ISLAMABAD -- The Hindu community in Pakistan celebrated Holi, the festival of colours, on March 9 (Monday).
The festival is considered to be one of the most revered and celebrated festivals in Hinduism and signifies the triumph of good over evil.
Temples across the country, including Peshawar, were full of colours, music, gaiety and foods.
"Special prayers were offered ... religious leaders in their sermons highlighted the importance of Holi and urged people to adopt the path of goodness and tolerance and to play their role in maintaining peace," said Ramesh Kumar Vankwani, chairman of the Pakistan Hindu Council, a non-government body representing Hindus in the country, and a member of parliament.
With the establishment of peace across the country, religious events such as Holi have been promoting a soft image of Pakistan to the rest of the world, he said.
In temples across the country, Pakistani Hindus, especially children, threw colours on each other. Outside, contingents of police provided security.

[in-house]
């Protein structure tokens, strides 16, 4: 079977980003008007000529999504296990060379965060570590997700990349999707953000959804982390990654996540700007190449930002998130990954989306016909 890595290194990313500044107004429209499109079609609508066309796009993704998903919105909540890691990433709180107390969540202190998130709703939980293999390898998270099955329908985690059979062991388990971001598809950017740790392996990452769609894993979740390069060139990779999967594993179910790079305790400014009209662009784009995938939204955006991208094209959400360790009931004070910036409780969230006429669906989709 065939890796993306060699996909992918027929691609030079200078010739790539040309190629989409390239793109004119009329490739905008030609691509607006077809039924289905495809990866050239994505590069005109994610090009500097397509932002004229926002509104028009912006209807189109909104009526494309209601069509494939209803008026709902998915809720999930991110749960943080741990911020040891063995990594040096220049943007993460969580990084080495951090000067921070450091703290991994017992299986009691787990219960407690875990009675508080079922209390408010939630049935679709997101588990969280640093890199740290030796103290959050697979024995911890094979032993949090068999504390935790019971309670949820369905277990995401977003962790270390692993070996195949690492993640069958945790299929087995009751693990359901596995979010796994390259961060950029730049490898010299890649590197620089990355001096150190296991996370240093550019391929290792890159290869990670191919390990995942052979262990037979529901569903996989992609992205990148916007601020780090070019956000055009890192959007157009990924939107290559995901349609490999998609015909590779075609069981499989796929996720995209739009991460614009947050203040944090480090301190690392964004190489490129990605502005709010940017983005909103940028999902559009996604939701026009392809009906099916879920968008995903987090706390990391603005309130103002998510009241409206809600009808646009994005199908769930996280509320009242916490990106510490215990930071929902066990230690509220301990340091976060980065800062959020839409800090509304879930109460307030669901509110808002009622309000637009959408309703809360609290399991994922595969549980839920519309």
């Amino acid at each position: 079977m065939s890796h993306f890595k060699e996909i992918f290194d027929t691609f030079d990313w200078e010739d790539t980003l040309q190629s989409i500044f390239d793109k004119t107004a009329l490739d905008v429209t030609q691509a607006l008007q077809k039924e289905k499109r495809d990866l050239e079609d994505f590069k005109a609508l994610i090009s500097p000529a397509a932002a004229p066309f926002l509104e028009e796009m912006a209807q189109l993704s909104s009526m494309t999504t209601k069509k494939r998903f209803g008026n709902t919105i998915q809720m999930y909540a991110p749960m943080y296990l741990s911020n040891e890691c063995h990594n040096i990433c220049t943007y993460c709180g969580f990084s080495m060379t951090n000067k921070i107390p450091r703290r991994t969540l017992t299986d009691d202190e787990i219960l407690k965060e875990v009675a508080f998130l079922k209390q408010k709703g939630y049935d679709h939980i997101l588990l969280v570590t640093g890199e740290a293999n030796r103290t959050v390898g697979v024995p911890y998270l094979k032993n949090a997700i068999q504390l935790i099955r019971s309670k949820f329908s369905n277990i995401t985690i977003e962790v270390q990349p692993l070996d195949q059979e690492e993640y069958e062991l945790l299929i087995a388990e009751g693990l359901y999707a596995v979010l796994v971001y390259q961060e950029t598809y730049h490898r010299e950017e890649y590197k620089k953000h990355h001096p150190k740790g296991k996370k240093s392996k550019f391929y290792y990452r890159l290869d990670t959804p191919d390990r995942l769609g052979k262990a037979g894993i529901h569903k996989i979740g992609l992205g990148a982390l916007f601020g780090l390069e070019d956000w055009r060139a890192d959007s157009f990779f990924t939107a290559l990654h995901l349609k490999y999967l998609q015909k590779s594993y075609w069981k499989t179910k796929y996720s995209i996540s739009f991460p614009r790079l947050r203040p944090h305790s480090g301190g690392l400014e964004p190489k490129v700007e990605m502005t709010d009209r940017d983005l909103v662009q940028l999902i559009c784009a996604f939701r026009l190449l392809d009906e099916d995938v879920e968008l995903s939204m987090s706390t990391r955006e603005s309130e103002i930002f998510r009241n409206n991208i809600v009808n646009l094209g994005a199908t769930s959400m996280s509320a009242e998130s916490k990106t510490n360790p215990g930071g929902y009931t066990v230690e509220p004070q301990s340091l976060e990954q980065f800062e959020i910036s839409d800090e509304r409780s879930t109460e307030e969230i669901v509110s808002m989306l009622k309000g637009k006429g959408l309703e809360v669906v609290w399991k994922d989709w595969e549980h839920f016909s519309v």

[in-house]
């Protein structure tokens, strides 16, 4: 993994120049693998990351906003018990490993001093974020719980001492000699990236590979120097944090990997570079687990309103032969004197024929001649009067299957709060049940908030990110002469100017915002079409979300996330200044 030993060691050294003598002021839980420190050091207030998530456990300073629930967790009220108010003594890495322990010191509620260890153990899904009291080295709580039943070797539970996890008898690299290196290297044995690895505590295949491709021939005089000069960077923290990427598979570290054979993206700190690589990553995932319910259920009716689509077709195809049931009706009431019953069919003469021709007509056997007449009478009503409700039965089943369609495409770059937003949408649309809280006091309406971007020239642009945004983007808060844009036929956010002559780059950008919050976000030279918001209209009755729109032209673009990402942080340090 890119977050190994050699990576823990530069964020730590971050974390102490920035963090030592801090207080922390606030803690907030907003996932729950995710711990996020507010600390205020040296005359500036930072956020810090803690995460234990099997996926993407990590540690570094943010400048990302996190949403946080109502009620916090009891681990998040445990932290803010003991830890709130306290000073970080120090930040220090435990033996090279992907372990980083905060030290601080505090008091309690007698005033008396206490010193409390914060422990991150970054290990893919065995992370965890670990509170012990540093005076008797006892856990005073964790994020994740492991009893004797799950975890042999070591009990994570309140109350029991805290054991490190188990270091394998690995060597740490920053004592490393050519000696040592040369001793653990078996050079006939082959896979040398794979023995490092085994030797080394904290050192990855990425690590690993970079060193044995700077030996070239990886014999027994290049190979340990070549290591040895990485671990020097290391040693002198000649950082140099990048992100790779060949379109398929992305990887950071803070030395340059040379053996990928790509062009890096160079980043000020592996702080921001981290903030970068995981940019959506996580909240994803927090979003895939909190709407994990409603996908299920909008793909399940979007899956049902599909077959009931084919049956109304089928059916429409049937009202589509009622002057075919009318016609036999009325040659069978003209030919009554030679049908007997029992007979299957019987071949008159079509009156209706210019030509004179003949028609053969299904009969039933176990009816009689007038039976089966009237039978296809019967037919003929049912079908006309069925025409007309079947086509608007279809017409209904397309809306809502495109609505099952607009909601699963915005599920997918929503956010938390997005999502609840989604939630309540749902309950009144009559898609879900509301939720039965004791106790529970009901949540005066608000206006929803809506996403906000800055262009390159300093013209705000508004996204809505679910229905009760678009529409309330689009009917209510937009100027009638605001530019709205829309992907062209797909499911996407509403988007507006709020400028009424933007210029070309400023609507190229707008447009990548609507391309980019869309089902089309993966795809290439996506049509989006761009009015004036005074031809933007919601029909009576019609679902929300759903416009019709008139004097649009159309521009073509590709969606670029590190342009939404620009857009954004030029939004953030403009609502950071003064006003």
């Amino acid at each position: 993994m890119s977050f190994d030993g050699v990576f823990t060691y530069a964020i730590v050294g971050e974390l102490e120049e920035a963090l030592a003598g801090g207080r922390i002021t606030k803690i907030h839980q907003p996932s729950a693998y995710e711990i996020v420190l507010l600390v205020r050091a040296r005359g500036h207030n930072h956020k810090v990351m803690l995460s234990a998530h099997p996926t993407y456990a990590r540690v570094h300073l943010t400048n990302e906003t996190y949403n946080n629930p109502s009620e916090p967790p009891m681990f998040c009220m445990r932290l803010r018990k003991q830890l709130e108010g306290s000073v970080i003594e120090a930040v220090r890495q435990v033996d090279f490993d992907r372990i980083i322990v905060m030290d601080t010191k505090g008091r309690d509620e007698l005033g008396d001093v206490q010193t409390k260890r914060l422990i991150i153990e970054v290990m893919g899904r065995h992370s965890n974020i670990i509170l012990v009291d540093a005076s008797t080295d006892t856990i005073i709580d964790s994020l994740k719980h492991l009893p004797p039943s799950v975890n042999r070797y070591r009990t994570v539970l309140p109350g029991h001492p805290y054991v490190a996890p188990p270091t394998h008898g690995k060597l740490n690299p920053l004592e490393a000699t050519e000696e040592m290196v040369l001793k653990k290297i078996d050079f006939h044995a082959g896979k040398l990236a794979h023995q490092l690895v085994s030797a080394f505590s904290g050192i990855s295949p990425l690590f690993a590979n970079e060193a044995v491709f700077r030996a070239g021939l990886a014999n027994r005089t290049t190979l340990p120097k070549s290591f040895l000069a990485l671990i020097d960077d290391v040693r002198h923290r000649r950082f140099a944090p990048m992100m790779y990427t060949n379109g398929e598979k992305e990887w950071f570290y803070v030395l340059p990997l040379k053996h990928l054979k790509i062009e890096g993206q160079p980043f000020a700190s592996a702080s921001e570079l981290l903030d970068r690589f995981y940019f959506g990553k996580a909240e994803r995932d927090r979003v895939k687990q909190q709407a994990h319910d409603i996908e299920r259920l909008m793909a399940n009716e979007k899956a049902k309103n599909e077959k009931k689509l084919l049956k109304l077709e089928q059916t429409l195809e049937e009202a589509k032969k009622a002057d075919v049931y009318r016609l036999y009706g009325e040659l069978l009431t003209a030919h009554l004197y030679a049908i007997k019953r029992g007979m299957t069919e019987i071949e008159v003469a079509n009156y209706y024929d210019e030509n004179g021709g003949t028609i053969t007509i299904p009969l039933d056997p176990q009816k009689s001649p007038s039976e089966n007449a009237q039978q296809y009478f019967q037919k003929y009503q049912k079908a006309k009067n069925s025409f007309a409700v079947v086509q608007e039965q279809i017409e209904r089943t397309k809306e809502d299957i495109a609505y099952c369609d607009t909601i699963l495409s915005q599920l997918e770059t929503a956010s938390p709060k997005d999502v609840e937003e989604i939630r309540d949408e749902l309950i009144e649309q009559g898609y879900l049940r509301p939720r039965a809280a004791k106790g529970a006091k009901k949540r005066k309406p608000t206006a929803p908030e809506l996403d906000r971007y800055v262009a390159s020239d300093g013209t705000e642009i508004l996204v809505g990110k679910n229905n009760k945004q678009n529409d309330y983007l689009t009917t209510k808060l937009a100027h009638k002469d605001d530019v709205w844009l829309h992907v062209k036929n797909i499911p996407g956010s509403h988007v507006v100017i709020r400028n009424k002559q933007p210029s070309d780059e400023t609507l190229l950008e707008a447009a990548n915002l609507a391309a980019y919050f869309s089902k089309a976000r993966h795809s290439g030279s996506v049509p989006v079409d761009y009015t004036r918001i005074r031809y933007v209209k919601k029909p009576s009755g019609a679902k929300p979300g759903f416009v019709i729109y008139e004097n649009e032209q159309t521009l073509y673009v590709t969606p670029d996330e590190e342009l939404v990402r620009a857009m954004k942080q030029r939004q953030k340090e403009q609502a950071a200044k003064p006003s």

A large number of members of other faiths, including Muslims, visited the temples to promote inter-faith harmony.
Prime Minister Imran Khan on Twitter wished for a happy Holi for Pakistan and hoped, "This festival will be a source of comfort and security to our Hindu community."
A message of peace
Over the past several years, Pakistan's Hindu community has been celebrating Holi as a symbol of peace, said Hameer Singh, a development sector professional in Islamabad.
Pakistan's religious minorities have faced attacks from terrorist groups such as the Tehreek-e-Taliban Pakistan (TTP) and the "Islamic State of Iraq and Syria" (ISIS).
For example, in September 2013, twin suicide bombings targeting the Christian community at the All Saints Church in Peshawar killed 104 people and wounded another 142.
However, the Pakistani government in December 2014 launched the National Action Plan (NAP), a counter-terrorism strategy that also sought to eliminate militancy and protect minorities.
The Interior Ministry asked provincial governments to note the places of worship and properties of minorities and to devise a security plan to protect them.
"After law enforcement agencies' successful operation against the militants and implementation of the NAP, a significant decrease has been seen in the attacks on non-Muslims in Pakistan," said Singh.
Despite the weakening of militant outfits, new challenges have emerged, including violence related to unfounded accusations of "blasphemy" and the forced conversions of minority girls to Islam.